Things pick up steam in Chapter 4. Here McKnight starts digging holes. First off I have to say that his concept of "wiki-story" seems really awkward to me. The Wikipedia to which he compares the books of the Bible is a collaboration of authors creating a unity. McKnight's wiki-stories are re-tellings of the same story (if I understand him). It would as if each Wikipedia contributor wrote a whole new article each time. Wiki authors may tussle over a subject but ultimately must collaborate. Wiki-story authors can ignore each other, take potshots or compete. The analogy doesn't bring anything to his point.
Chapter 5 attempts to map out the single story of the entire collection of books that make up the Christian Bible. Earlier in The Blue Parakeet, I appreciated the author's admonition that we must read each book as its own story. Unfortunately, the way we must read each story is circumscribed by a framework that is imposed from outside. When McKnight trumpeted reading the Bible along with Tradition, I got suspicious. My suspicions were justified. It just so happens the meaning of the Bible is... conservative evangelical theology! Surprised? We learn in this chapter (pg 77) that Jesus died to pay for our sins. I was hoping for insight and I got Substitutionary Atonement. What's more, McKnight informs us that the arch of the Bible is all about Oneness. We are treated to lines like this:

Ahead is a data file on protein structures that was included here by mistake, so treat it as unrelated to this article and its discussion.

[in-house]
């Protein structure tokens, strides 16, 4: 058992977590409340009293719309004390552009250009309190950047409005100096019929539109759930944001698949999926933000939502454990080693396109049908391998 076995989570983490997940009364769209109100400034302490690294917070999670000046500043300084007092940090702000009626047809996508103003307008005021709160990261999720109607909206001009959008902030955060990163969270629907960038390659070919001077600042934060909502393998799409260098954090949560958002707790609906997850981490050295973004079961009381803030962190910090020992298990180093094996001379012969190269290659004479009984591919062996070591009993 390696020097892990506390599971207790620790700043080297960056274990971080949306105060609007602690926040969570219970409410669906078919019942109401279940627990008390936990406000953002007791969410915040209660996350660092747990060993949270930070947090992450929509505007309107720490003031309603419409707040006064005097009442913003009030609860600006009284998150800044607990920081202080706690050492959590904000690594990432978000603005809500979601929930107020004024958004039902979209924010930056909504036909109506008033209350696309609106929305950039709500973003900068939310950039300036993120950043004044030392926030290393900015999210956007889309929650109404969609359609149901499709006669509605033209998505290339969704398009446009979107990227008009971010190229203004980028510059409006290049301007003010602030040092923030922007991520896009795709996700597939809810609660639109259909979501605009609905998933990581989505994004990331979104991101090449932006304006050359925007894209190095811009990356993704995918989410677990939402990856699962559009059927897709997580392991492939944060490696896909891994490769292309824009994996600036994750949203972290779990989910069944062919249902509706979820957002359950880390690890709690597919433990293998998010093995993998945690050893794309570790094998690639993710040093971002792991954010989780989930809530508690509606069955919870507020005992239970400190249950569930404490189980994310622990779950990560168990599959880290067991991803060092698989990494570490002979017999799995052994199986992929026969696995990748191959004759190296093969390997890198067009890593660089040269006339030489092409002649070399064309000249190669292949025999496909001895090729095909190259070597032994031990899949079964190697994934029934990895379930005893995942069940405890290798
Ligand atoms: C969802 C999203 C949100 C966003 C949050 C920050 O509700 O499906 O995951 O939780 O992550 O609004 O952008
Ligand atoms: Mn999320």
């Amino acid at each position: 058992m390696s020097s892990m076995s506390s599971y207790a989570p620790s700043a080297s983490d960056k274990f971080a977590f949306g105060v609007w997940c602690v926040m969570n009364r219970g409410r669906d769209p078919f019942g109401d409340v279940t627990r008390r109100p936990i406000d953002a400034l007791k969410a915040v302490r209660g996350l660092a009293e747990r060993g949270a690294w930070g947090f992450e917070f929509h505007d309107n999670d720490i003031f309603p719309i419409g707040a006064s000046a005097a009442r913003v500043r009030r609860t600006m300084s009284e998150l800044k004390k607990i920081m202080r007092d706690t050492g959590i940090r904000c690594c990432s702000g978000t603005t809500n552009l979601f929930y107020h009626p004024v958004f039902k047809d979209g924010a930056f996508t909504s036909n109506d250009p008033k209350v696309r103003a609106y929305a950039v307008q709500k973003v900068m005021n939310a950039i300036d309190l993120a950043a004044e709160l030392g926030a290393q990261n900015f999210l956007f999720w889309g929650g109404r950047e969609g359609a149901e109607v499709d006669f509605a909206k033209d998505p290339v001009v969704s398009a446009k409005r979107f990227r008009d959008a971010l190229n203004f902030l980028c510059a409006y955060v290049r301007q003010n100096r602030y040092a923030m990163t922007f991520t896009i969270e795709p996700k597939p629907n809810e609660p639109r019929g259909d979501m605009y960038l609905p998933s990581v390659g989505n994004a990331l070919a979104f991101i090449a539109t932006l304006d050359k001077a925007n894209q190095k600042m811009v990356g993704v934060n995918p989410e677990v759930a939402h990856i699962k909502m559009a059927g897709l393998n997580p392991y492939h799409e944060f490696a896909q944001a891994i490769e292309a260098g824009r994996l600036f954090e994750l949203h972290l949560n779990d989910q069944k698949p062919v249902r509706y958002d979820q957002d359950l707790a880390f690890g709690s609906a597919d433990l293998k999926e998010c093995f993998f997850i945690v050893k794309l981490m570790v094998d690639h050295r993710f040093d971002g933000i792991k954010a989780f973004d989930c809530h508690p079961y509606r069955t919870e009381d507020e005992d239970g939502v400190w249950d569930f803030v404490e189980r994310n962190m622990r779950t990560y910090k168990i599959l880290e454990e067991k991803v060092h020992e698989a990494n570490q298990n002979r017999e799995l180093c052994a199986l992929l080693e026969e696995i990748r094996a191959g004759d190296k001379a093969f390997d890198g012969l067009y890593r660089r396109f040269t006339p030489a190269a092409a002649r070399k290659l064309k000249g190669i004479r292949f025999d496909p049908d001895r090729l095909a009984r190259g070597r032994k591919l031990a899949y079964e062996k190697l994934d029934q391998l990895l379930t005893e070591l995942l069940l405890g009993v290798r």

After splitting Adam into Ish [man] and Ishah [woman], God brings them back together in "One Flesh." [pg 70]I suppose all the polygamy in the Old Testament is just a great big mistake that will be rectified in time for Mark 10:2 Oneness is slathered so thickly on the Bible that one wants to go read it cover-to-cover just to reassure oneself that the real Bible is still under there. I just feel that there is so much going on in each book of the Bible, so much behind each verse that boiling it down to such a pithy theme does violence to the many human lives presenting themselves to us across the millennia. I learned the word "noumena" from Carl Sagan, the deep wonder at a thing that is transcendant from everyday life. When I read Paul's letters or the Book of Job, I sense the gulf of time and share a oneness with those authors. When Scot McKnight wraps a thousand pages up with a nice, evangelical bow, I feel a loss.
I imagine Dr McKnight would say that he feels a sense of wonder when he reads each of his wiki-stories. Perhaps he even gets some of the flavor of wonder that I do. I fear, however, that his tether to Tradition keeps him close enough to Jesus that he is unable to explore the deeper shadows hinted at in each writing, the shadows where one encounters human nature unvarnished by theme or theology. Pity, really.
My overall take thus far would be:
- If we read the Bible along with Tradition and all we get out is a traditional view of the Bible, why am I reading this book instead of attended the Episcopal Church?
- If we are supposed to apply "that was then and this is now" liberally in order to justify ignoring the commandments that no longer fit our way of life, how are we better off than the people who get there Bible verses from calendars? Those who actually read I Kings end up in the same place.